And she has the blackest eyes

That don’t for once remind you

Of the blue of tropic skies.


And her hair is black and shiny

And her little teeth are pearls,

She’s just a year, I’ll tell you,

But the best of baby girls.


O, she’s sweeter than the sweetest

Of all babies ‘neath the sun,

And I feel that I could eat her,

Thinking she’s a sugar bun.


O, little ivory babies

Are as sweet as they can be,

But give me my brown skin cherub

Still a-dangling on my knee.



. . .



In South Africa £25 per head per annum is spent on educating the white child. The government gives a subsidy of £2 3s. 7d. per head to the missionary bodies who have undertaken the education of 300,000 black children of the 1,100,000 who should be educated. (W. G. Ballinger at W.I.L. Conference.)


It must be by oppression; and, for my part,

I know no personal cause to spurn at them,

But for my countrymen. They would be learned: ––

How that might change their nature, there’s the question,

It is the bright day that brings forth the adder;

And that craves wary walking. Teach him? –– that; ––

And then, I grant, we put a sting in him,

That at his will he may do danger with.

The abuse of learning is when it is given

To subject races: And, to speak truth of Negroes,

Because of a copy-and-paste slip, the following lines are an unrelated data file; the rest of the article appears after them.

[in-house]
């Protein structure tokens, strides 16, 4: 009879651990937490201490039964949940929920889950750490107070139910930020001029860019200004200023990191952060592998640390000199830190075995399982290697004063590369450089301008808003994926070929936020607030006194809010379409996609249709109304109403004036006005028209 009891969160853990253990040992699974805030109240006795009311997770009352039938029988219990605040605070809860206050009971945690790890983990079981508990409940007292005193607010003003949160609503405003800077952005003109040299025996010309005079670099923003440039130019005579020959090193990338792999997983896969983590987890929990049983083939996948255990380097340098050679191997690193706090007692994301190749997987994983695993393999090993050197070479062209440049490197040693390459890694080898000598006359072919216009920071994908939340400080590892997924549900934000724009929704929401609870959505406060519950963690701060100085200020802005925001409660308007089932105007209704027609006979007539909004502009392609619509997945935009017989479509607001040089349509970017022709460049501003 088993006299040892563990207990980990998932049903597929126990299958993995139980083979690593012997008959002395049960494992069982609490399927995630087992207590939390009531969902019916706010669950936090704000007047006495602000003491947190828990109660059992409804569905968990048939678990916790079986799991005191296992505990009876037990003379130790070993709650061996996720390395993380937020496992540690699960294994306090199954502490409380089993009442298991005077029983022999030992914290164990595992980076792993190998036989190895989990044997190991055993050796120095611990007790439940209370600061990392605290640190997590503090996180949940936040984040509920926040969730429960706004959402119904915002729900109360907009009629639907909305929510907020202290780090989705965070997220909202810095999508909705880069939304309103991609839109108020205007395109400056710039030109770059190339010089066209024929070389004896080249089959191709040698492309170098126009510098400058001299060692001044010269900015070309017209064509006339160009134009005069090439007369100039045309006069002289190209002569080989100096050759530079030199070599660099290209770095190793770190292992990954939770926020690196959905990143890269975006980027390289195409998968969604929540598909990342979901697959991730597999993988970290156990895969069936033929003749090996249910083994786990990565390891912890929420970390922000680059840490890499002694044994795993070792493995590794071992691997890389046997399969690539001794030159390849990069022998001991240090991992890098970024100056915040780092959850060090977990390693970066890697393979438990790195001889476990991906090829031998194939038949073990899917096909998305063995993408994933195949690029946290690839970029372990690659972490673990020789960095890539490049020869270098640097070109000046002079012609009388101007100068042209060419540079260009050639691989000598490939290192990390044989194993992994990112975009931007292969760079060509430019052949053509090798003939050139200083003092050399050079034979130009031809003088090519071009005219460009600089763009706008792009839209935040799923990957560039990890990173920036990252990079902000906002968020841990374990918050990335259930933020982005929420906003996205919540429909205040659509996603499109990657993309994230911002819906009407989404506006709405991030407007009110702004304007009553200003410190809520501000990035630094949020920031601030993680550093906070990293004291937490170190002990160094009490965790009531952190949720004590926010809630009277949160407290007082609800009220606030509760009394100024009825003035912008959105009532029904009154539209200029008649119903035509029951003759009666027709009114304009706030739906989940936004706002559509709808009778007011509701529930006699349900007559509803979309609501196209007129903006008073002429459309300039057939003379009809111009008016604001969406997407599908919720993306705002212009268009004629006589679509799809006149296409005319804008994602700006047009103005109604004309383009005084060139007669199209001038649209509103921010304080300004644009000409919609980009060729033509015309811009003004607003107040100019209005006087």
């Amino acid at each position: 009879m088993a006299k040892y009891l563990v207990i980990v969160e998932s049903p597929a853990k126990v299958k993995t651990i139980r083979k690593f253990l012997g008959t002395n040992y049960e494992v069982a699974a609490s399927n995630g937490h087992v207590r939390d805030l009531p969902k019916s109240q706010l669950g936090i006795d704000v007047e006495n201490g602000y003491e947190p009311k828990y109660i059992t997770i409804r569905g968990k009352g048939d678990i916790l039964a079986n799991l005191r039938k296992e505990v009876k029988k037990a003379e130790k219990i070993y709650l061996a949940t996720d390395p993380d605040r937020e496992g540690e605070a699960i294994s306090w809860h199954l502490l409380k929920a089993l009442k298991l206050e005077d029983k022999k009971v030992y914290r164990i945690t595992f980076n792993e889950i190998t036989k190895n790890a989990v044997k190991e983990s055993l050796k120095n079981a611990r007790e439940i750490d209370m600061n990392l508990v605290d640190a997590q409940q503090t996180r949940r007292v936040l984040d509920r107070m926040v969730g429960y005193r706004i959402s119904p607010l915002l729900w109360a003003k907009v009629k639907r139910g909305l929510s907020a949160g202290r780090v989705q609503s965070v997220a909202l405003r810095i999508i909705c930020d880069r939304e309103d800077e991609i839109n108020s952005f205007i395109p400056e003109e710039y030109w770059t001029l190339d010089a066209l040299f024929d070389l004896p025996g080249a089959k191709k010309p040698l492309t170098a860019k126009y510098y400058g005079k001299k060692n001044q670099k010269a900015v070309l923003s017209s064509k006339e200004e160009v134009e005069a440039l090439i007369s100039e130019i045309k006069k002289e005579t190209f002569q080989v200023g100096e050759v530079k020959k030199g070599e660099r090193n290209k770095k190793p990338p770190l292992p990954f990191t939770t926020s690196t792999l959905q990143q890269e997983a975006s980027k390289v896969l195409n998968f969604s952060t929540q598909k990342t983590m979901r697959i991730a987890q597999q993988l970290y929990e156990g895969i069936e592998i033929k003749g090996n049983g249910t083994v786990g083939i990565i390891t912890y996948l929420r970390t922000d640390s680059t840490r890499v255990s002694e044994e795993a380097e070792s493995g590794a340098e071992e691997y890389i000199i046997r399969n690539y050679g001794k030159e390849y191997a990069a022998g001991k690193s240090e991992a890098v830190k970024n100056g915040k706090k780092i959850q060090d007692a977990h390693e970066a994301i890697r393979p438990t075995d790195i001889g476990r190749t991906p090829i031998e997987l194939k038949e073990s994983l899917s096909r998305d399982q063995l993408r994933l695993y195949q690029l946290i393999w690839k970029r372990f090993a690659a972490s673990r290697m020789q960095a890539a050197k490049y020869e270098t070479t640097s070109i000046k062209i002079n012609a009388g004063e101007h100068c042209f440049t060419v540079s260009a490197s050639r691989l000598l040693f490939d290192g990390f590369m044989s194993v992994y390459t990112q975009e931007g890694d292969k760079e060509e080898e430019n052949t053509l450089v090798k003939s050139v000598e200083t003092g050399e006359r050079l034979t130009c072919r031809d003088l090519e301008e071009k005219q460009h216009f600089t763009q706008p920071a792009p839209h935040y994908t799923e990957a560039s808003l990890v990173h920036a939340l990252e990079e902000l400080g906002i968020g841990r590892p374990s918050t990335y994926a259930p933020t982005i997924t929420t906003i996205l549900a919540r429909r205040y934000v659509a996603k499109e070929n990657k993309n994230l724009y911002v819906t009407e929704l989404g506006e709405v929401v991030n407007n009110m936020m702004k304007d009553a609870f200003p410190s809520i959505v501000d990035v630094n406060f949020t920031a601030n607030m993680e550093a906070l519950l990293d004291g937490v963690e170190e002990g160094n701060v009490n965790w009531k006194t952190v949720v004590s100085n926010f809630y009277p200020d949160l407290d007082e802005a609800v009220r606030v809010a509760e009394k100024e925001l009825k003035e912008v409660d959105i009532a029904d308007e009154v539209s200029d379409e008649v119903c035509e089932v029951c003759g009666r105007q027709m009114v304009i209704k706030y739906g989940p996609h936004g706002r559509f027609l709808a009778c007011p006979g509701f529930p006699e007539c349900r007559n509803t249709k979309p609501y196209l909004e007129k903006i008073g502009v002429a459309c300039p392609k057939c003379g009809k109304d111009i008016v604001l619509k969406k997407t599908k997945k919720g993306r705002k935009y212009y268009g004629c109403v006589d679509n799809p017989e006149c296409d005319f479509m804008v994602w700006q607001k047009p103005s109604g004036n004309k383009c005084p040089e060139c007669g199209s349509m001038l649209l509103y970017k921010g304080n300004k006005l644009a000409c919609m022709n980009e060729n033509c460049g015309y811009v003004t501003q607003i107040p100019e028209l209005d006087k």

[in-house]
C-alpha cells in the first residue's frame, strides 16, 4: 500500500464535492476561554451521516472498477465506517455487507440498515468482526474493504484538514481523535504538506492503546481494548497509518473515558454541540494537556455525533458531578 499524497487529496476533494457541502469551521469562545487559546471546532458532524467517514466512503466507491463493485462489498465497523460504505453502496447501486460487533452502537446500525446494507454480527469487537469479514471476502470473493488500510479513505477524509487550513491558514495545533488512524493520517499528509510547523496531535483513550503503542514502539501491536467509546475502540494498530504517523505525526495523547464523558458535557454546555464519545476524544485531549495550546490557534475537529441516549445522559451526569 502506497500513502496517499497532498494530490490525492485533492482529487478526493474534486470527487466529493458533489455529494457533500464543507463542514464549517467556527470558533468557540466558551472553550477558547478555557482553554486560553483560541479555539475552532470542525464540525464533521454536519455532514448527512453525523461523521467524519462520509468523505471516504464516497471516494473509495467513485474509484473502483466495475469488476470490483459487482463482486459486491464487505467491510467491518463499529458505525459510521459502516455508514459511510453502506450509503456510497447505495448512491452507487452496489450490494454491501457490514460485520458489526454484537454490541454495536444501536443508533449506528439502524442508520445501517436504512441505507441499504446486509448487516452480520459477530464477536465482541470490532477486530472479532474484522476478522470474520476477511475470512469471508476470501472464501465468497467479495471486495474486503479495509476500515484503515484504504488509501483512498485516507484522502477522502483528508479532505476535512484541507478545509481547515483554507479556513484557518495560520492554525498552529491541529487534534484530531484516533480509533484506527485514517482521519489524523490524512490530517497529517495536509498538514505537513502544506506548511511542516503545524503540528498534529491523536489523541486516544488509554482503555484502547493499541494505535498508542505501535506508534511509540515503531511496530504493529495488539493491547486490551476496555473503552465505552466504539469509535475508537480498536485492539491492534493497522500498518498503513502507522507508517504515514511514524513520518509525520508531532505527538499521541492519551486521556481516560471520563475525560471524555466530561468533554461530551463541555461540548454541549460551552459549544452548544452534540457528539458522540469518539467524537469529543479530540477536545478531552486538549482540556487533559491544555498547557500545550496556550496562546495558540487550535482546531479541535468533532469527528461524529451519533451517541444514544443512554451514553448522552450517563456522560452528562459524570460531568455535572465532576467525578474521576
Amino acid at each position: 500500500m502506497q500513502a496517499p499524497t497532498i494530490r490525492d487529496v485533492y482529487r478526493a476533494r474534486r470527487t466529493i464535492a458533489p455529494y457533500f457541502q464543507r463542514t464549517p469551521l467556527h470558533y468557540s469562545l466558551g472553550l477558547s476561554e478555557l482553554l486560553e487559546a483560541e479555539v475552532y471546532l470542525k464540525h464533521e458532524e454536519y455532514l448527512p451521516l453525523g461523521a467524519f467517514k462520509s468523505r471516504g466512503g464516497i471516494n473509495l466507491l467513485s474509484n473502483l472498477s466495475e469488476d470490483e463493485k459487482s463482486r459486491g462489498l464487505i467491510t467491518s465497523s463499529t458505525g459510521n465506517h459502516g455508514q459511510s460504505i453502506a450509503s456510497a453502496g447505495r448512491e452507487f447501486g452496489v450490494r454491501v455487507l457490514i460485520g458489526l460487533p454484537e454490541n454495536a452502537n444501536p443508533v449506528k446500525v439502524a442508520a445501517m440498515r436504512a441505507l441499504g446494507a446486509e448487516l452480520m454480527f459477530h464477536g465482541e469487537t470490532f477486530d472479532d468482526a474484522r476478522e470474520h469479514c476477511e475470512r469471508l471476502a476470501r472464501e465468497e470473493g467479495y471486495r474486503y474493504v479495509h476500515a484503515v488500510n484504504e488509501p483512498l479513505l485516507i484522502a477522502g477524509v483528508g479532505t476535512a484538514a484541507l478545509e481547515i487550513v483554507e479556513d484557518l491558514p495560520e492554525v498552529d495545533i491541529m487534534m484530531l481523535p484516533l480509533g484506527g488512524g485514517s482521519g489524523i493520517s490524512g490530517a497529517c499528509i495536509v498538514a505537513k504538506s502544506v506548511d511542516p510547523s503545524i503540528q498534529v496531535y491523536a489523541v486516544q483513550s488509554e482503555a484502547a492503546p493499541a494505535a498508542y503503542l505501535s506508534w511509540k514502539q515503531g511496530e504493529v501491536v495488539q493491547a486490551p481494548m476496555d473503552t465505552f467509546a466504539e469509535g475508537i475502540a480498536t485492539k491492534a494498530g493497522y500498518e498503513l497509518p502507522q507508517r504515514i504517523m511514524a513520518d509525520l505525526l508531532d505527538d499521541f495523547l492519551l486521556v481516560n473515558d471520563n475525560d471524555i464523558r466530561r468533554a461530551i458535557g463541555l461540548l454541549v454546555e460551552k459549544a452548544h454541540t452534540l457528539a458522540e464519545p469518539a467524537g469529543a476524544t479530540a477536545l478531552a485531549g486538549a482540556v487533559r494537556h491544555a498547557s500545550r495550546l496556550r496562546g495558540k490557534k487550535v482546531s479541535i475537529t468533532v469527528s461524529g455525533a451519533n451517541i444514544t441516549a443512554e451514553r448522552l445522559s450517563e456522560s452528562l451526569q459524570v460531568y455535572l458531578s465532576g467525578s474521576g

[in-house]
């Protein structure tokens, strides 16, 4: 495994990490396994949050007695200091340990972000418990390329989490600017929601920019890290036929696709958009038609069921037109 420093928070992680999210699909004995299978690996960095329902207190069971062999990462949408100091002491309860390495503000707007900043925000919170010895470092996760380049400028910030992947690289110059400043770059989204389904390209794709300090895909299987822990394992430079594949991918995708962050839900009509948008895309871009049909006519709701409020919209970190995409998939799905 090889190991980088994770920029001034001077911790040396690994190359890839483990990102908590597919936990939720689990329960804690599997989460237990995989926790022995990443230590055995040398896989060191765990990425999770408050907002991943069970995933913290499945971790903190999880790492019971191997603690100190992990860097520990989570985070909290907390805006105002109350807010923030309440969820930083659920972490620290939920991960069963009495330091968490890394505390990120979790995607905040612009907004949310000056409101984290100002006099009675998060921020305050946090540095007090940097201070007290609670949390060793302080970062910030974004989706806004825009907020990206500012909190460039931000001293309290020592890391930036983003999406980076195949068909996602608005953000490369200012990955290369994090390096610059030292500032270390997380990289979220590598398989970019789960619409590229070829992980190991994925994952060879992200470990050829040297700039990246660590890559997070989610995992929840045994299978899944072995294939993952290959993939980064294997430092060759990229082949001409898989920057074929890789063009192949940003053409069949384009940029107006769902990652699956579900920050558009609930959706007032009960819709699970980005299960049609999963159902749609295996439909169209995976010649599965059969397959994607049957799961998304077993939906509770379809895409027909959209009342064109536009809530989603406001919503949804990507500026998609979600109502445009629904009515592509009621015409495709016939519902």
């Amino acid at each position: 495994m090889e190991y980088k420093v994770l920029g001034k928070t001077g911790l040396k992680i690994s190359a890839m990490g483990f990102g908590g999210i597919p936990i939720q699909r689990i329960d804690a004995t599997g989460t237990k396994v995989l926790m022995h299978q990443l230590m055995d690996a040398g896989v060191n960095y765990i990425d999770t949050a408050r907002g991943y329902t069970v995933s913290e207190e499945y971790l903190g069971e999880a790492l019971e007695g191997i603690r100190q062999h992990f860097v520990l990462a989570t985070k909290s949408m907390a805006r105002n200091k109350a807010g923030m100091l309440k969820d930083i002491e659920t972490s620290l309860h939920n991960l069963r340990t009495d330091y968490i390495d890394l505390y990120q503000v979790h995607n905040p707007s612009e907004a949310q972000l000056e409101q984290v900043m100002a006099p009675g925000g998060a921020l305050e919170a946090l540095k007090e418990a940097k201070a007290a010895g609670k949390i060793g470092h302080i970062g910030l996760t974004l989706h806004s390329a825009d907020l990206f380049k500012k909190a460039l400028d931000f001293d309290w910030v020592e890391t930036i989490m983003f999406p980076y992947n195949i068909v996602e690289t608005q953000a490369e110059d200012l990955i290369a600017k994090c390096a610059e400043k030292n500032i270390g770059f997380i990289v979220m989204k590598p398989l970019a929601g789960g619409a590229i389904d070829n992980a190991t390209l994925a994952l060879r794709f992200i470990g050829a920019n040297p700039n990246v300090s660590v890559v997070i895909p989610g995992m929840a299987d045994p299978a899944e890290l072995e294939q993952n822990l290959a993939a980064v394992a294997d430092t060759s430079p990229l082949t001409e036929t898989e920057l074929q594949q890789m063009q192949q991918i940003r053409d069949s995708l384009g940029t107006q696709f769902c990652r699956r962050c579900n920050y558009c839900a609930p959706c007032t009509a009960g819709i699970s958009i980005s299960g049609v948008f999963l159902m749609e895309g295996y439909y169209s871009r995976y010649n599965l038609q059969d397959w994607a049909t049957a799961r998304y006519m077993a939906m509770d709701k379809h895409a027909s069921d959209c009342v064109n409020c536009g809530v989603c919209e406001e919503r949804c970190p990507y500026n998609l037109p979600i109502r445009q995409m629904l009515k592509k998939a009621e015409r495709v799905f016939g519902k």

I have known when they have turned to serve us

Once they are taught. But ’tis a common proof

That lowliness is young ambitious ladder

Whereto the climber upward turns his face:

But when he once attains the utmost round,

He then unto the ladder turns his back,

Looks in the clouds, scorning the base degrees

By which he did ascend: So Negroes may:

Then, lest they may, prevent. And, since the quarrel

Will bear no colour for the thing they are,

Fashion it thus; that what they are, when learned

Would run to these and these extremities:

And therefore, think them as the serpents

Which, hatch’d, would as their kind grow mischievous;

And keep them ignorant.


(With apologies to Shakespeare)



. . .

The Stranger


You liked talking to people like me

You said, with a wistful smile

That enchanted me, so the pause

That came before I spoke

Must have seemed strange to you,

And when I returned the compliment

So sweetly made, I still thought

Of the wistfulness of your smile.


So you like talking to people like me,

Friend with the wistful smile,

To foreign girls who are brown of skin

And have black kinky hair

And have strange black eyes.


You like to hear the tales I tell

Of a tropic Paradise,

Of sunkissed woods and mountains high

Of skies that are bluer than ever